CSi Weather…

.TONIGHT…Rain showers. Lows around 40. Southeast winds around 5 mph shifting to the northeast after midnight. Chance of rain 90 percent.

.WEDNESDAY…Rain. Highs in the upper 40s. Northeast winds around 15 mph.  Chance of rain 90 percent.

.WEDNESDAY NIGHT…Mostly cloudy. A 30 percent chance of rain in

the evening  Lows in the mid 30s. Northwest winds 5 to 10 mph.

.THURSDAY…Partly sunny. Chance of rain showers and slight

chance of thunderstorms in the afternoon. Highs in the mid 50s.

Northwest winds 5 to 10 mph. Chance of precipitation 30 percent.

.THURSDAY NIGHT…Mostly clear. Lows in the mid 30s.

.FRIDAY…Sunny. Highs in the mid 60s.

.FRIDAY NIGHT…Partly cloudy. Lows in the lower 40s.

.SATURDAY…Mostly sunny. Highs in the mid 60s.

.SATURDAY NIGHT…Mostly cloudy. A 20 percent chance of rain

showers in the evening. Lows in the lower 40s.

.SUNDAY…Partly sunny. Highs in the mid 50s.

.SUNDAY NIGHT…Partly cloudy. Lows in the mid 30s.

.MONDAY…Mostly sunny. Highs in the mid 50s.


Rain overnight Tuesday night  continuing through Wednesday, slowly

decreasing from west to east.

Wednesday night there is a slight chance of thunderstorms across mainly western and north central ND.

A chance of thunderstorms Thursday.

Precipitation totals for this system are currently anywhere from half an inch to greater than an inch, with the highest amounts in the southern half of the forecast area.

Once that system moves through temperatures warm back to around 60 on Thursday,possibly reaching the low 70s in the west on Friday.

Saturday will be similar before a weak cold front moves through, cooling

temperatures but not currently bringing a strong chance for



Flood updates and water level updates  for the …

Sheyenne River Level Through Valley City

Lake Ashtabula Level

James River level through Jamestown.

Jamestown Dam

National Weather Service 

Water amounts in the snow pack

The Latest Flood Warnings from The National Weather Service



Valley City  (CSi)  The Valley City Commission met Tuesday evening at City Hall.  All members were present.

The Arbor Day Proclamation was read by Mayor Carlsrud.

Arbor Day May 3, 2019.


A Raffle Permit for Barnes County Wildlife Federation, Disabled American Veterans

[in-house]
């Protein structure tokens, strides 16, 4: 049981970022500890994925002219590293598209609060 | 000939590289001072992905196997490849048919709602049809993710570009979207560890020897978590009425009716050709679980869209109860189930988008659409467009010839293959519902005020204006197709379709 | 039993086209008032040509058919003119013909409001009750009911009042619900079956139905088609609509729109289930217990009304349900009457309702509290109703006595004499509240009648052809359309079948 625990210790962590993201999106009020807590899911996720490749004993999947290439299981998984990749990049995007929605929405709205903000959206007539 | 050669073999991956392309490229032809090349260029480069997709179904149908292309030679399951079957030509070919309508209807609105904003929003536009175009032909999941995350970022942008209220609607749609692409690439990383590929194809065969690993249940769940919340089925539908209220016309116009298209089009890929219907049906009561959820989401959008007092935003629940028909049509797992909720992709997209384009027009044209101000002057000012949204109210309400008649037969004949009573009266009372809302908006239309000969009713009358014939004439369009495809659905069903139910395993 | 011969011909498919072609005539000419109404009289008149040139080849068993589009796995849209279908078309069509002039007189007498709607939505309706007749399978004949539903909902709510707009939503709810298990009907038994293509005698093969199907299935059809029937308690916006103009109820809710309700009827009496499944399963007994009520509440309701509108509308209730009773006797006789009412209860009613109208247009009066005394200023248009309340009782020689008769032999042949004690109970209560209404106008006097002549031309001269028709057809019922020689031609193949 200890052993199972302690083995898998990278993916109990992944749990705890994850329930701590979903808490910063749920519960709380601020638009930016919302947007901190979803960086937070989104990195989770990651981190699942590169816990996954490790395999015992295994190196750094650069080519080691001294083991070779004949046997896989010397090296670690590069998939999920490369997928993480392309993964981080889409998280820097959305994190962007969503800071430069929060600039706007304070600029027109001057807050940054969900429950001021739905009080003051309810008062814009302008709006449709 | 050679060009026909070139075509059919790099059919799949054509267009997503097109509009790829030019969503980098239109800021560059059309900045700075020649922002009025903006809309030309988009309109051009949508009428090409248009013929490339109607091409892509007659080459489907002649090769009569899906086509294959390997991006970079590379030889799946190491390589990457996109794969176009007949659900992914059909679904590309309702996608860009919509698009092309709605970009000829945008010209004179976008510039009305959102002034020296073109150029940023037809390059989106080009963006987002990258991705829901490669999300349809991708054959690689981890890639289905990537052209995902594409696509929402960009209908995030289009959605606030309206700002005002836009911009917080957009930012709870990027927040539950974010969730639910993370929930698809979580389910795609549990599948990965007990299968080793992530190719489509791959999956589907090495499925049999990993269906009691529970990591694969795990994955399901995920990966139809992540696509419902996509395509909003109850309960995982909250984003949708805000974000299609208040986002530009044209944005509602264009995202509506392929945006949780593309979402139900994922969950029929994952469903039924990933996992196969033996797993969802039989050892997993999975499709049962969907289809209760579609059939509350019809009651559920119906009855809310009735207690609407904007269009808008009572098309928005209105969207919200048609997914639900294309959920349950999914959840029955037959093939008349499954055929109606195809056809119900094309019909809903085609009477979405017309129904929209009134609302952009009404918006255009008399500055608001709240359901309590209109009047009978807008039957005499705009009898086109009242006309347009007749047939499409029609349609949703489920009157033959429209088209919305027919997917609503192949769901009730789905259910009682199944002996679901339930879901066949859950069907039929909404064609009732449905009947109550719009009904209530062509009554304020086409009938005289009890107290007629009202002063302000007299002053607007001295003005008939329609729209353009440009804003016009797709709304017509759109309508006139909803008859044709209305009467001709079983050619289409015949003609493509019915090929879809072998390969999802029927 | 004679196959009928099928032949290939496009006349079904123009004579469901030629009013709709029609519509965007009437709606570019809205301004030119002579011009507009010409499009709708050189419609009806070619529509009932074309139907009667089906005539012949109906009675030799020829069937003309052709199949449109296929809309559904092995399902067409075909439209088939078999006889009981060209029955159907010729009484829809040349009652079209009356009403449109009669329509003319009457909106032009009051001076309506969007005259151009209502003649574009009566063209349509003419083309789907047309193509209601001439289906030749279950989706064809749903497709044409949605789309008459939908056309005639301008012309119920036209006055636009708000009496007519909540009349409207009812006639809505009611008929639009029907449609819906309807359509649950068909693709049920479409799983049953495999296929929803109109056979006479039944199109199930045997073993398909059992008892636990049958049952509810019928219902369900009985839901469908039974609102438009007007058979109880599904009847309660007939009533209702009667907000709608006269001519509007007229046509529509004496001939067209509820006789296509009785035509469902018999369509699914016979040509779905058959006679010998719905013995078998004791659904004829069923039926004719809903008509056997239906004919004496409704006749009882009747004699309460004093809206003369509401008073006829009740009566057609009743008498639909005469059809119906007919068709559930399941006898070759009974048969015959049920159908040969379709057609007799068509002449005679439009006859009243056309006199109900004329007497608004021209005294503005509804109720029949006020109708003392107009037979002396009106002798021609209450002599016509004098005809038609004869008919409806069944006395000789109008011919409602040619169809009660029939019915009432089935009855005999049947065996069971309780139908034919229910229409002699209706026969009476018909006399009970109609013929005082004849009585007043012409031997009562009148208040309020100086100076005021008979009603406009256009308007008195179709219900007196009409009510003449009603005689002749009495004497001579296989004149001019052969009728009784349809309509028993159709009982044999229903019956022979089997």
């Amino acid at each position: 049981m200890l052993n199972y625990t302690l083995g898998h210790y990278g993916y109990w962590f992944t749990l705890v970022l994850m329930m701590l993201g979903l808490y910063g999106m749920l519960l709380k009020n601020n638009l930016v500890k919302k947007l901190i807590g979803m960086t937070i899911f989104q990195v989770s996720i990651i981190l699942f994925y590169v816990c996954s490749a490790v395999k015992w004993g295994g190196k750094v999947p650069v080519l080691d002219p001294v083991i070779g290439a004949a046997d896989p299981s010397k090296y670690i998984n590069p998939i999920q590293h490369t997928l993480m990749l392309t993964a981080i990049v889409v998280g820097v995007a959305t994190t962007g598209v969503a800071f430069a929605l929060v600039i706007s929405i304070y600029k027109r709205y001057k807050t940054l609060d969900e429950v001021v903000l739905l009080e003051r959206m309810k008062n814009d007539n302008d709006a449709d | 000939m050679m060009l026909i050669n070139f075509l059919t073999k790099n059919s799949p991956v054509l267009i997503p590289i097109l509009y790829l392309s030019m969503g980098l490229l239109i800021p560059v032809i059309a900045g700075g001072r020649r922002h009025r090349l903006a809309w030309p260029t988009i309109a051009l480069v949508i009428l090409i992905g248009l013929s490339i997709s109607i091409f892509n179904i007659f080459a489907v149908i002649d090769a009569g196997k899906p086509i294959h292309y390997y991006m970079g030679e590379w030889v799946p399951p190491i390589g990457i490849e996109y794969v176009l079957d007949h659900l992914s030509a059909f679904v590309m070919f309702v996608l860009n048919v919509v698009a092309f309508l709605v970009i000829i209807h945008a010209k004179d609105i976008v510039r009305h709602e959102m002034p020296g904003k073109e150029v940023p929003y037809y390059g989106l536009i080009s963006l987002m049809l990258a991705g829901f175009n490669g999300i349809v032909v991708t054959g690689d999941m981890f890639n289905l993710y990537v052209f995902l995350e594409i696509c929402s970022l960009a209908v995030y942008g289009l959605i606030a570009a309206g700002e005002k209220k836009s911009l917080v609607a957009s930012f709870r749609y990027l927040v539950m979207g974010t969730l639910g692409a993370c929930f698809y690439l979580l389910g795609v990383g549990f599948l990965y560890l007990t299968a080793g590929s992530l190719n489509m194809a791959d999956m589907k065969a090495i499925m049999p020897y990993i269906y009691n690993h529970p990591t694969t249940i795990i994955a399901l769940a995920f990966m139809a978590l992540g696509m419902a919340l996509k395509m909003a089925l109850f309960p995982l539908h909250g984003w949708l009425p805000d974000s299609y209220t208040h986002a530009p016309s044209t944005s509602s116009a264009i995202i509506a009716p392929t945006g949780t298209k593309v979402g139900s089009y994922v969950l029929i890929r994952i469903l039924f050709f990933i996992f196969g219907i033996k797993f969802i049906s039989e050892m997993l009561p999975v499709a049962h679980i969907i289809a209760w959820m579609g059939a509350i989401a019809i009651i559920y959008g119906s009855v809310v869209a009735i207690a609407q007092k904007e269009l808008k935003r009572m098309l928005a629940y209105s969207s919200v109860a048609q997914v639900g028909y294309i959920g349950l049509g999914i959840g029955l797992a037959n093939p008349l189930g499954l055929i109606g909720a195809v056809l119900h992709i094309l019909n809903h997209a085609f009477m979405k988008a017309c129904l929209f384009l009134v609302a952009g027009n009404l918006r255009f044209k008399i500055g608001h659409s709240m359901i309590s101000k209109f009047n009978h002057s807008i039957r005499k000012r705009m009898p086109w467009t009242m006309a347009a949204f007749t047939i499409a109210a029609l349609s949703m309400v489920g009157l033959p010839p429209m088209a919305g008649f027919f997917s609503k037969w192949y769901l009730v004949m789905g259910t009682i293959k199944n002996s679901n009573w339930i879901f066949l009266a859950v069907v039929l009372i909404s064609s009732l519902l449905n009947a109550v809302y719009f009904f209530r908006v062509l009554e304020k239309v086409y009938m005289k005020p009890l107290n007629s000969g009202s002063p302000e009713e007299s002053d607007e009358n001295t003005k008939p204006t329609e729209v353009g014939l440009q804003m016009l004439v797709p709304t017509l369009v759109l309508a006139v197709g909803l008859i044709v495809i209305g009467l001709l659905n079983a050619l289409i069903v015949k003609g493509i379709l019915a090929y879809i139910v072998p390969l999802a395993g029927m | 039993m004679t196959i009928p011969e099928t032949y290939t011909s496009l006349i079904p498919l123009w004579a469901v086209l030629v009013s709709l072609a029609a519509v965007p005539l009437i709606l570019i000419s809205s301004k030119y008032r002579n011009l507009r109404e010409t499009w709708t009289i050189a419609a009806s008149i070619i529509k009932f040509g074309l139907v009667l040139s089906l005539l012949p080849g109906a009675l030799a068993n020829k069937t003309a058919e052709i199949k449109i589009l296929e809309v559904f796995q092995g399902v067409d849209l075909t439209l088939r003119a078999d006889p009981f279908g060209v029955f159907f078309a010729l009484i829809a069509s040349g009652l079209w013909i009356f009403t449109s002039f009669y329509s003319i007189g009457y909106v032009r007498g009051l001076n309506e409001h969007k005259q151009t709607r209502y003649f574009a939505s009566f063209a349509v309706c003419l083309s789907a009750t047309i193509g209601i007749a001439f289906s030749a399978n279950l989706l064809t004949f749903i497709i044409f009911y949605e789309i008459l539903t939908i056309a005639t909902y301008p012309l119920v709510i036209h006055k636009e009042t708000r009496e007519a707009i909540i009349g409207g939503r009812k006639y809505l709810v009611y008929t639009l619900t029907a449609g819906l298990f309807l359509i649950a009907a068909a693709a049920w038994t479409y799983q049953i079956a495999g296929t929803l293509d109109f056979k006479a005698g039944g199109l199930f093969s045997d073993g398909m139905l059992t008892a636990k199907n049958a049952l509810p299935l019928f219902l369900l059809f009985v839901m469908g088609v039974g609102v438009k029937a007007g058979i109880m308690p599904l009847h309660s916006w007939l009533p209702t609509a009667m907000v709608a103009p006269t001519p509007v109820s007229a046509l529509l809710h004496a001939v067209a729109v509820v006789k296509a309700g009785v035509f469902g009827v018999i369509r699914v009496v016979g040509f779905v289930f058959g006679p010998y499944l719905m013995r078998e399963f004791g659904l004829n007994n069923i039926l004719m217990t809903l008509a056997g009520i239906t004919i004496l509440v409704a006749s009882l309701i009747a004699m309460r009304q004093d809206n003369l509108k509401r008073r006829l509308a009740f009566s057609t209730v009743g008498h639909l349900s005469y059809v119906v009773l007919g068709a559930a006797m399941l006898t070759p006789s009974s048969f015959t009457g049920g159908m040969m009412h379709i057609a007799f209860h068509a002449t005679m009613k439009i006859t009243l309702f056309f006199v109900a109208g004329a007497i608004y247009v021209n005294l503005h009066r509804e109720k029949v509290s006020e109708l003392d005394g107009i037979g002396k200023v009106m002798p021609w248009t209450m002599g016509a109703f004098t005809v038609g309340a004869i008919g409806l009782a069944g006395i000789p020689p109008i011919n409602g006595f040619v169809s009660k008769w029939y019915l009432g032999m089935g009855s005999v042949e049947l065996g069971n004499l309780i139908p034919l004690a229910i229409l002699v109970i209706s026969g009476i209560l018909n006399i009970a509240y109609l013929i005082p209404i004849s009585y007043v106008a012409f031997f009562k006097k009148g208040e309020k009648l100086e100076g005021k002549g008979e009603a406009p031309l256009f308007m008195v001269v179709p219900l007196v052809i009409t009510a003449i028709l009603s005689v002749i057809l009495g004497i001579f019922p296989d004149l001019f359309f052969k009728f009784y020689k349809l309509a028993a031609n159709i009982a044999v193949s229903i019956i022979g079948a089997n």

Blocking off the Street for Valley City Fire Department on Central Avenue from 4th Street to 5th Street N on May 1, 2019, for a mock traffic crash.

Blocking off Street for Valley City High School Prom on May 4, 2019 on 4th Street NW from Central Avenue to 2nd Avenue

Approved an Electrician and/or Plumber License for Hope Electric; Wrigley Mechanical, Inc.

PUBLIC COMMENTS …No one spoke.


The City Commission considered….

A Resolution Accepting the Bid and Awarding Contract for:

Paving Improvement District No. 119

Paving Improvement District No. 119b

Sanitary Sewer District No. 64

Storm Sewer Improvement District No. 52

for Water Main Improvement District No. 100

The bid package for all five was rejected and rebid until fall, when it’s expected that the bids will be lower.


The City commission approved transferring Access easement from the NDDOT (Love’s development) to create a right of way easement for the city that will support the extension of a south side frontage road along the interstate. City Administrator Schelkoph said the action will create a new city street, accessible to all motorists and Swanberg Construction.

The Valley City Commission had previously approved annexing a tract of land located southeast of I-94 exit 292 in Valley City.

The Loves Corporation was founded in 1964 and is based in Oklahoma City, Oklahoma and plans to open a new travel center and truck stop in Valley City.

Approved was a bid for Electrical Department bucket truck from Terex in the amount of $221,650.00 City Administrator Schelkoph said they city typically uses that type of truck for about 20 years.  The present truck is 15 years old, and will be bid for sale.

Approved was a Permanent Flood Protection Phase IV buyout purchase at 310 2nd Ave SW for $185,000 City Administrator Schelkoph said the purchase was previously  approved in the fund in conjunction with the State Water Commission.  He said Phase IV buyouts bids are expected this year.

Approved was a Permanent Flood Protection Phase IV buyout purchase at 206 4th St SW for $68,000.